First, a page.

The ones that your ears like in your system.
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Hi Agiaccio: How much capacitance does your tonearm cable have? Also, how much capacitance does the internal wiring inside your tonearm have?
It would be nice if you could disable the capacitance at the phono stage completely, is this possible?
I suspect that you will have better dynamics with the MC gain set to 64dB, but if you have very efficient loudspeakers, you may try 54dB.
kind regards, jonathan
In a way that is the analog dilemma, that there is no real technical Standard. For example, Phonostage A with 100 Ω does not deliver identical sonic results (or even close) compared with Phonostage B with also 100 Ω.
Also huge differences are in the Design of Phonostages, price is no guarantee for real sonic improvements. Indeed, most are more or less same, a bit more that here and less of that there and so on.
Then you have additional different influences (technical & sonic) in Tonearm Leads (silver, copper, different qualities), cabling inside your Arm, Phonocable , the connectors and so on and on. Also the Preamplifier (Phono comes next) has influence to sound...
So, even when you ask precisely and owners from same cartridge will give you advice, finally you can narrow it but you have to find out what matches best in your System.
My tonearm is a VPI JMW-9 Signature tonearm with Valhalla internal cabling and I have no idea what the capacitance is for this cable.
However, the phono cable (1 meter) that runs from the VPI Junction Box (RCA) to the Linn Uphorik phono pre-amp (XLR) will be upgraded to a Nordost Heimdall 2 with a capacitance of 25pF/ft.
Agiacco - you would be best running through all the settings yourself. Although this is tedious you will learn a lot and it is really the only way to find the optimum set up in your system. Even if you found someone with an identical system, if their cartridge allignment or VTA is different then again you may end up with different results.
You may need to adjust VTA or revisit the settings if you alter the VTA to fine tune and double check your conclusions.
Hi Agiaccio: The loading resistance for a low-impedance MC cartridge is related to the values of the capacitances between cartridge and phono stage (plus whatever amount is present at the phono stage input). The general rule of thumb is that, the lower the capacitance value, the higher the resistive loading value can be (which is beneficial for dynamics and resolution).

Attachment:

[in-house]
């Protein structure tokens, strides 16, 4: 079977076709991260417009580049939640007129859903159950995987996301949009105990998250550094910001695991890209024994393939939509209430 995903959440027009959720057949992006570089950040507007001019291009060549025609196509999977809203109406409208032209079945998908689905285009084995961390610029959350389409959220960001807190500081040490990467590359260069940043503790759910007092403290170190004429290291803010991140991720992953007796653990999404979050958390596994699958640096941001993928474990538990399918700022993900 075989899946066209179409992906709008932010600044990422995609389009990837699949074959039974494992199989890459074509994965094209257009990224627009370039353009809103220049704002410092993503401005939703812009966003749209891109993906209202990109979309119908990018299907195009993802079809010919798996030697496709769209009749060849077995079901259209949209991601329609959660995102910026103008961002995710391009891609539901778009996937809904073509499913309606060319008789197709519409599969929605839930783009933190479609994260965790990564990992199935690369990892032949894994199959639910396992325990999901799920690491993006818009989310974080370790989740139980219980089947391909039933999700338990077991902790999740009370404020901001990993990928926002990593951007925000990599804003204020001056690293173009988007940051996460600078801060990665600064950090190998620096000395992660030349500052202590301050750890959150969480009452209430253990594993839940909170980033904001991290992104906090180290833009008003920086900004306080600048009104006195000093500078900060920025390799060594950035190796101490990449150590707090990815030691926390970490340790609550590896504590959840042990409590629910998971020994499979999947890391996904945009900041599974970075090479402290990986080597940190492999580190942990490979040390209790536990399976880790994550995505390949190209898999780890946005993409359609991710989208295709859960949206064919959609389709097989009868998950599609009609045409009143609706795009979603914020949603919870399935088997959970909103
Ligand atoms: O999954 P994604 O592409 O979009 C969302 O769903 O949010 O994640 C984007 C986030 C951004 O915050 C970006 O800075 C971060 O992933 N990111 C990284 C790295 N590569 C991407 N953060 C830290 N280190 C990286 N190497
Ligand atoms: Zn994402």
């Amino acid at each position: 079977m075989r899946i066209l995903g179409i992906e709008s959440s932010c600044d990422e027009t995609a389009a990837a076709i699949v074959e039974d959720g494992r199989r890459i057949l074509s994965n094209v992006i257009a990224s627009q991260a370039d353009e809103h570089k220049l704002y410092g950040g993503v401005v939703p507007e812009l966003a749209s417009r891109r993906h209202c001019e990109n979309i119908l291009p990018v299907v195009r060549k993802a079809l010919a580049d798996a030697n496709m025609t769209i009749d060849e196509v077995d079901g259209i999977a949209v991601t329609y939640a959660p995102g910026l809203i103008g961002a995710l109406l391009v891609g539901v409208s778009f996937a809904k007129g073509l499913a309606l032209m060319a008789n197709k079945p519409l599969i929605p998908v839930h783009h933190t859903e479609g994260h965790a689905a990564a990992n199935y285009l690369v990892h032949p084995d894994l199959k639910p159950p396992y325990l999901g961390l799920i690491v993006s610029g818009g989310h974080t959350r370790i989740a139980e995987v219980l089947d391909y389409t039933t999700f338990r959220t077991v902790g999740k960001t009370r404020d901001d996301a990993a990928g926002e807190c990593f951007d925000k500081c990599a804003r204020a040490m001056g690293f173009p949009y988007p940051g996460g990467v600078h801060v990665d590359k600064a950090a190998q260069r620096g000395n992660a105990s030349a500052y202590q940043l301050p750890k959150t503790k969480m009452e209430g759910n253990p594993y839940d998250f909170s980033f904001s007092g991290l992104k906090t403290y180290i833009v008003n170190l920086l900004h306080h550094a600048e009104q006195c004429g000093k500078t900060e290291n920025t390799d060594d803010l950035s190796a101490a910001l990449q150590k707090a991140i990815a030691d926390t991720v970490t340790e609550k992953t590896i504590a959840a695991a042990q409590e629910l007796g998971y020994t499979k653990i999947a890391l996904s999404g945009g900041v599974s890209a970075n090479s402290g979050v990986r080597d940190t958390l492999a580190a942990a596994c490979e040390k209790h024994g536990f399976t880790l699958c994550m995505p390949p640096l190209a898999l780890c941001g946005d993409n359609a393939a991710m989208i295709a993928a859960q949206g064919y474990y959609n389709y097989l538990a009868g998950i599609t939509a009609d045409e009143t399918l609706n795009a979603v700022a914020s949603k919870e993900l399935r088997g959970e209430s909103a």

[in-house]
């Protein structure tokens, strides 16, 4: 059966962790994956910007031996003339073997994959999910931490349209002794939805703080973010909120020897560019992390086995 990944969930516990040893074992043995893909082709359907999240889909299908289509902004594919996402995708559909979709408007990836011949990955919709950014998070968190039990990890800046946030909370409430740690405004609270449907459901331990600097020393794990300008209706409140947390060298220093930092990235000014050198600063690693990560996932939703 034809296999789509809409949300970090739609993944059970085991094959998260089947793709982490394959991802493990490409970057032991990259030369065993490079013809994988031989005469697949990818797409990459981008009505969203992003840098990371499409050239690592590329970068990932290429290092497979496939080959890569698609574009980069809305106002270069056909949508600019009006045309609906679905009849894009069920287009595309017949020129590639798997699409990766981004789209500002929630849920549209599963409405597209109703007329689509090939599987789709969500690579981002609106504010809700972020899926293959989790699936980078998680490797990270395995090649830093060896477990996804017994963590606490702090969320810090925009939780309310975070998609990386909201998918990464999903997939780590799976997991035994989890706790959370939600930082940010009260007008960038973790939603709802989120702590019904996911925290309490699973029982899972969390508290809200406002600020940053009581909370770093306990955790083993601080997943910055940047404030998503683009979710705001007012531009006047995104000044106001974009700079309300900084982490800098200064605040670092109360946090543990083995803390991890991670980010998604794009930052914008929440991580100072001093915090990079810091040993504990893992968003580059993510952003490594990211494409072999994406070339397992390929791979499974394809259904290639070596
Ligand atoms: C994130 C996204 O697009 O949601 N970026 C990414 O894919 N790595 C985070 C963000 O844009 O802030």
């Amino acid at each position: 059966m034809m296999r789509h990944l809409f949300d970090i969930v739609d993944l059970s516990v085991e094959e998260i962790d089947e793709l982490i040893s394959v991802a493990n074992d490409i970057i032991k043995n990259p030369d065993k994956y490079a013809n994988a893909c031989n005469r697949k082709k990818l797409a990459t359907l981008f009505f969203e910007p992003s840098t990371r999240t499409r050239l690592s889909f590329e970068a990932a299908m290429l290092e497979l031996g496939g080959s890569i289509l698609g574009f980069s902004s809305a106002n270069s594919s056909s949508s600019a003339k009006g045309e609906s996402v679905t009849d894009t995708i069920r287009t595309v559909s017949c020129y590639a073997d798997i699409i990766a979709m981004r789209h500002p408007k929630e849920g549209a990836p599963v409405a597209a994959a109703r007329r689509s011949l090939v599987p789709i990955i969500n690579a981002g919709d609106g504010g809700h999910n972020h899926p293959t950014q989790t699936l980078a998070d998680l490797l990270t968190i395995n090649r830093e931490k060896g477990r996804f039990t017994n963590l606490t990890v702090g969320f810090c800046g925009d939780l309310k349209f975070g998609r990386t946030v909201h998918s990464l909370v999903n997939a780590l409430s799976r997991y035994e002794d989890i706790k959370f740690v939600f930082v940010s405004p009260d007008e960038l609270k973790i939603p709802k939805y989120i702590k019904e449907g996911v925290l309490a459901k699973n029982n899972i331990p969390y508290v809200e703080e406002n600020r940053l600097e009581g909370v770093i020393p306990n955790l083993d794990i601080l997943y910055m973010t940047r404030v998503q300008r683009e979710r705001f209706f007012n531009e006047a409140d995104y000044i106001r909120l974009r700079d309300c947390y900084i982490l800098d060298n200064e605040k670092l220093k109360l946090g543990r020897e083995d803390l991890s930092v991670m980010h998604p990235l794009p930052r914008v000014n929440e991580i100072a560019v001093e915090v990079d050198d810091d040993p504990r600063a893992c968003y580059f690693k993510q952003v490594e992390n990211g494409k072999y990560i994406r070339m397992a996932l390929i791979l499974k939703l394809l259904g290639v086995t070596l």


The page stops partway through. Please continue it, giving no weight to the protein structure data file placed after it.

If you are willing to give me a few days, I could run a set of loading simulations for you. Please be aware that without knowing some of the key capacitance values, a certain amount of guesswork will be involved.
These days you can buy a digital multimeter (DMM) which can easily measure capacitance for not a lot of money, and this would eliminate the guesswork (hint, hint).
The Nordost Heimdall 2 will likewise be one meter long (3.28 feet)? FWIW, 1.2m is more common for bespoke tonearm cable.
How long would you estimate the signal wiring inside the JMW-9 tonearm to be (including the leads to the junction box)?
kind regards, jonathan carr
Jonathan - Your comments are always full of nuggets ( gold ).
Quick question, with my Marantz 7, it has enough gain ( and dynamics ) for cartridges from about .3 up. I prefer MC's that will run at 47k to avoid loading down and reducing the apparent gain. Odd thing is some MC's such as Denon 103 produce no sound at all, some sort of resonance for cartridges with higher internal impedance.
Do all the Lyra's work ok into 47k ?
What is the maximum capacitance that you feel is appropriate for a 47k load ?
I also use MIT cable extensively but am aware that it is quite capacitive. I've noticed that the more capacitive phono cables are they do timing better - are they acting as a capacitor block on the MC output ? Does this have any negative effect on cartridge performance from your point of view ?
Sorry - a few questions here.
To answer your questions above...
"The Nordost Heimdall 2 will likewise be one meter long (3.28 feet)? FWIW, 1.2m is more common for bespoke tonearm cable." - Correct, the Nordost Heimball 2 will be 1.2m in length.